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Comepleteness of Service Records
Personnelman 3 & 2 - Military manual for government personnel administration
Figure 5-1.U.S. Navy Enlisted Service Record, NAVPERS 1070/600, and Career Performance Data Separator, NAVPERS 1070/617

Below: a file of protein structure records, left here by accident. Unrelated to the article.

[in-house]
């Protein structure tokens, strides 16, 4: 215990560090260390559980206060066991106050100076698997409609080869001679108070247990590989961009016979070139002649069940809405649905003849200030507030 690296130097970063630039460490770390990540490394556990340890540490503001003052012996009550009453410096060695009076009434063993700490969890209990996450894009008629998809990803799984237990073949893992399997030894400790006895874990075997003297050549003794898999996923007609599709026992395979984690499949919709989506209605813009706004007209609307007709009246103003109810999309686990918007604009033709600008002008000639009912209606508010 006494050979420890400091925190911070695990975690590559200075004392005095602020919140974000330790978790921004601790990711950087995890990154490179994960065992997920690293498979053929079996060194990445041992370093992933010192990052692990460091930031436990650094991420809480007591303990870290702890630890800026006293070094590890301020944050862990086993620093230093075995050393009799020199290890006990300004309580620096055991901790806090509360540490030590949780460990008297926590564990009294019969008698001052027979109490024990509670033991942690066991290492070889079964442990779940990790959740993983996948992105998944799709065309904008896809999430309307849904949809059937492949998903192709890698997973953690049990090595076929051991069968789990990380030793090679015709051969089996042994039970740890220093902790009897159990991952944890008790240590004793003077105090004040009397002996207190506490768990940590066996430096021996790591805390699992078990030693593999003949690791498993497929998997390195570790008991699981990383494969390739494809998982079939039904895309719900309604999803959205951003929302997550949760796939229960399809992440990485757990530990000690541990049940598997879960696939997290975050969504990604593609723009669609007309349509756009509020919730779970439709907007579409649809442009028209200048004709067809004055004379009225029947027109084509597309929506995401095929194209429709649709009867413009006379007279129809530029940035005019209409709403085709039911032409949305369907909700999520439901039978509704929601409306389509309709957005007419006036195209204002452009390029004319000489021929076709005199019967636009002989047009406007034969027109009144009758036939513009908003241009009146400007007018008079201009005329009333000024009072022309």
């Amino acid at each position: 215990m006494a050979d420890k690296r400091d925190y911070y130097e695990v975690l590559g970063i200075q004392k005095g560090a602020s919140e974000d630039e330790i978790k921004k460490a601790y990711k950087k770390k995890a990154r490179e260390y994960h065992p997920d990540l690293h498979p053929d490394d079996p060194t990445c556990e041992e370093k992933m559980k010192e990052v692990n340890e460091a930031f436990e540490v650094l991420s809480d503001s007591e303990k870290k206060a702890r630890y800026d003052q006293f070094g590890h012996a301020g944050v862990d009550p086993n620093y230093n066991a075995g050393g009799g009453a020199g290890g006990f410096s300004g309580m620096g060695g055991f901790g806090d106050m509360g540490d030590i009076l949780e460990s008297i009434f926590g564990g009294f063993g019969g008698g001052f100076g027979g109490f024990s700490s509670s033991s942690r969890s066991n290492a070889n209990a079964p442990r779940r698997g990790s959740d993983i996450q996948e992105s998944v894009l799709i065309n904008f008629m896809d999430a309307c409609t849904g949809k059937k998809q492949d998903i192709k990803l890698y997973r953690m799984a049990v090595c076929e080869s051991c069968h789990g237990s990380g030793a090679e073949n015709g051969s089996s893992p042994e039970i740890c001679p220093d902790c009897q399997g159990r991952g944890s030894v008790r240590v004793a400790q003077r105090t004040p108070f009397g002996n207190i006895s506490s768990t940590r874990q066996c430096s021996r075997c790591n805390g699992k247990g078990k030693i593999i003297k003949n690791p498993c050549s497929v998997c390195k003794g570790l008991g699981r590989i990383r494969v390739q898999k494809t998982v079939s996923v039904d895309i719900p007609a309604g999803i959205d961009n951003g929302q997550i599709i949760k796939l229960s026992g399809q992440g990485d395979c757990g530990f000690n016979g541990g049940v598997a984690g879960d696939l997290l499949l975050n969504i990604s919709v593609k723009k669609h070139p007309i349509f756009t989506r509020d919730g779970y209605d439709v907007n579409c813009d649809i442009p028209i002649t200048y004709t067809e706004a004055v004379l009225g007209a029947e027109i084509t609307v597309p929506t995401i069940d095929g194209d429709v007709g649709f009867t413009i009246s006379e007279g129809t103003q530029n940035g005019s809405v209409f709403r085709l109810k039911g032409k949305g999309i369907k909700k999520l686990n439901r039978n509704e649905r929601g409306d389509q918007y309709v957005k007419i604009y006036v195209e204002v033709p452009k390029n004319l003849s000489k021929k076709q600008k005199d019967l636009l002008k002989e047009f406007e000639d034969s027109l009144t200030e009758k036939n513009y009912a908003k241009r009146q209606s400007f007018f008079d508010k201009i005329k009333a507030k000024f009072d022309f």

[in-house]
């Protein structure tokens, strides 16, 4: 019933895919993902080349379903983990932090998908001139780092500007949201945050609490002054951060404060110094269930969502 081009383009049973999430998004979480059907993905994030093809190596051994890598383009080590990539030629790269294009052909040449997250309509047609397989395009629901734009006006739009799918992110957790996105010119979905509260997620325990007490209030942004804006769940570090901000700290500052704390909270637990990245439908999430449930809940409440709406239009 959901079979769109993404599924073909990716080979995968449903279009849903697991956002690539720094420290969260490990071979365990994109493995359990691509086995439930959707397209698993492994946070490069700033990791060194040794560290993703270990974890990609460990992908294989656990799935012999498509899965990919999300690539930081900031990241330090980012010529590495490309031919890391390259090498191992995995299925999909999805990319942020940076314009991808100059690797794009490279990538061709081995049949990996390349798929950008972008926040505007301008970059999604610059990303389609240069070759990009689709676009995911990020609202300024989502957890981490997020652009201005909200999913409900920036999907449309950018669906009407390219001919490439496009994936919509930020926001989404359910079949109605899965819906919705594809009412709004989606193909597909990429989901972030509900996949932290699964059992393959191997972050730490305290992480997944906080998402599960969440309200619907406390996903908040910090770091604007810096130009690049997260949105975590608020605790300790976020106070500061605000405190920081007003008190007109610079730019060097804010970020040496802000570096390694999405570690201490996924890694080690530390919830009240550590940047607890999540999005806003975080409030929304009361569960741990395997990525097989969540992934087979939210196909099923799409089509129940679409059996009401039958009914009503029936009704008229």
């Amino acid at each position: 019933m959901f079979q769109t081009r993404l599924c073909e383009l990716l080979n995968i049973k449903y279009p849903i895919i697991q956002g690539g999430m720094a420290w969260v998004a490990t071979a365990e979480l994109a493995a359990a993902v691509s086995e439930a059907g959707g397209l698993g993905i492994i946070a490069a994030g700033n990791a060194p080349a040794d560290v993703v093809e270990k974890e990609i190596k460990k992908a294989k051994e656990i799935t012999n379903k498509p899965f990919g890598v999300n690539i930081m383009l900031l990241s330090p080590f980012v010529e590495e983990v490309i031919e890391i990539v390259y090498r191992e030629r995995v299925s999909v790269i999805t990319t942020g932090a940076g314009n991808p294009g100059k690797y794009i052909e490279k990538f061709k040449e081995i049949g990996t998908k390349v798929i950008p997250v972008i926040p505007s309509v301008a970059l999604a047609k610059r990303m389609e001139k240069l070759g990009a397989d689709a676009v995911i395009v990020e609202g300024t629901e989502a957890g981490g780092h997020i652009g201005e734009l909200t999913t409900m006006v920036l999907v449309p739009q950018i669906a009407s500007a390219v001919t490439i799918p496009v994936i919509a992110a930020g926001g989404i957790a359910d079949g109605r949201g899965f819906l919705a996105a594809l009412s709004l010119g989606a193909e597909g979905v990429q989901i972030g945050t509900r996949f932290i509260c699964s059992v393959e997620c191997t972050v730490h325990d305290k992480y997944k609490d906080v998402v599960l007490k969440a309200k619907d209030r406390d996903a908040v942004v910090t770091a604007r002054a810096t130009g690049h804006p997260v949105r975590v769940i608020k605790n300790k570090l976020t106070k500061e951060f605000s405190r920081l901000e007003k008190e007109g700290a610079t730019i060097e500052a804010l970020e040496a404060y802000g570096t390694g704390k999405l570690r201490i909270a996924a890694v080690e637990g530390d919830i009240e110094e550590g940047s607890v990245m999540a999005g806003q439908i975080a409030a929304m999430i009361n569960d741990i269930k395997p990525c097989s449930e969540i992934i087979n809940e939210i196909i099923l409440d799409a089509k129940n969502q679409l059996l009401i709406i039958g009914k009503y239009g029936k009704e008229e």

Insurance (SGLI) election form. Being a motivated PN, you told your chief that you would be ready for Frost any time he chose to come in. You waited for days. You even pulled Frost’s service record from the file, but Frost never  showed  up. Later you found out that Frost had been involved in a car accident right outside the main gate of the naval station and was pronounced dead at the scene. Your command’s casualty assistance calls officer (CACO) tried to locate Frost’s wife to inform her about the accident but was unable to do so. A month ago, Frost’s wife moved to New York City, but Frost had not updated his page 2. The CACO also tried to contact Frost’s parents, but they were both deceased. Again, Frost failed to update his page 2. The CACO finally located Frost’s  wife  and  contacted  her. In her conversation with the CACO, Frost’s wife indicated that she was more interested in her benefits as a result of her husband’s death than in what to do with Frost’s  remains.  Since  Frost  had  neglected  to  update both his page 2 and the SGLI election form in his service record,  his  estranged  wife  collected  everything.  Even though the chief did not intend for his wife to collect benefits, the page 2 and the SGLI form in his service record  still  had  his  wife  listed  as  the  sole  beneficiary. She became entitled to the appropriate benefits as a result of her husband’s death. Whose responsibility do you think it was to make sure  Frost’s  service  record  contained  complete, accurate, and up-to-date information? In this case, the responsibility was really CPO Frost’s. You could not have  done  anything  about  the  out-of-date  information because  you  never  received  the  information  required  to bring his service record up to date. In many instances, however, it is both the member’s and   your   responsibility   for   the   accuracy   of   the information  in  the  enlisted  service  record.  What  if  CPO Frost had actually come in to the personnel office and provided you with all the information to be changed on his page 2, but you failed to get it typed in time for him to sign it? Let’s go a step farther. What if you had told Chief Frost to wait to complete and sign another SGLI form until you had the new page 2 typed and ready for him to sign? If Frost had agreed, you would never have obtained  his  signature  on  either  document.  Upon Frost’s death, there would have been nothing you could do to protect Frost without his original signature on both documents. Your command would have had to use the existing documents that were signed and on file in Frost’s  service  record. 5-3 Although the responsibility for verifying service records  for  completeness  and  accuracy  is  both  the member’s and yours, you should still do everything in your power to make sure all entries are recorded as soon as possible. Whether you are working on page 2s, 4s, 13s, or any other part of the enlisted service record, do not allow these documents to pileup. Set your priorities, get the job done, and always-get the job done right the first time! GENERAL FORM OF THE SERVICE  RECORD One of your duties as a PN is to become familiar with the general form of the enlisted service record. The front  of  a  U.S.  Navy  Enlisted  Service  Record, NAVPERS  1070/600,  and  the  Career  Performance  Data separator,   NAVPERS   1070/617,   are   shown   in figure 5-1. According to the Naval Military Personnel Manual (MILPERSMAN),  NAVPERS  15560,  Article  5030130, a  field  service  record  is  opened  by  the  recruiting activity when a person enlists, reenlists, or is inducted in the Regular Navy or Naval Reserve. Once a person has enlisted or reenlisted and all the appropriate pages are included in the service record, the record is kept by the personnel office that normally maintains these records. Depending on where a member is stationed, the office that maintains the service record can be either a ship’s personnel office or a PERSUPPDET ashore. A good PN must have a thorough understanding of every type of documentation in the enlisted service record. In the following paragraphs, the contents of both the left side and right side of the enlisted service record  will  be  identified  and  discussed.  Keep  in  mind that each of the documents discussed in this section is not  necessarily  applicable  to  every  enlisted  member’s service record. Remember also that certain documents should not be obtained solely for the purpose of putting them  in  the  service  record;  however,  when  additional documents  are  required  for  an  individual  service member, they should be obtained and included in that person’s service record. To be a good PN, you must be able to identify the appropriate documents for each enlisted member’s service record and to do your part to make sure the record is up to date. LEFT SIDE OF THE SERVICE RECORD On the left side of the folder, you are to file official or unofficial documents that are required for record

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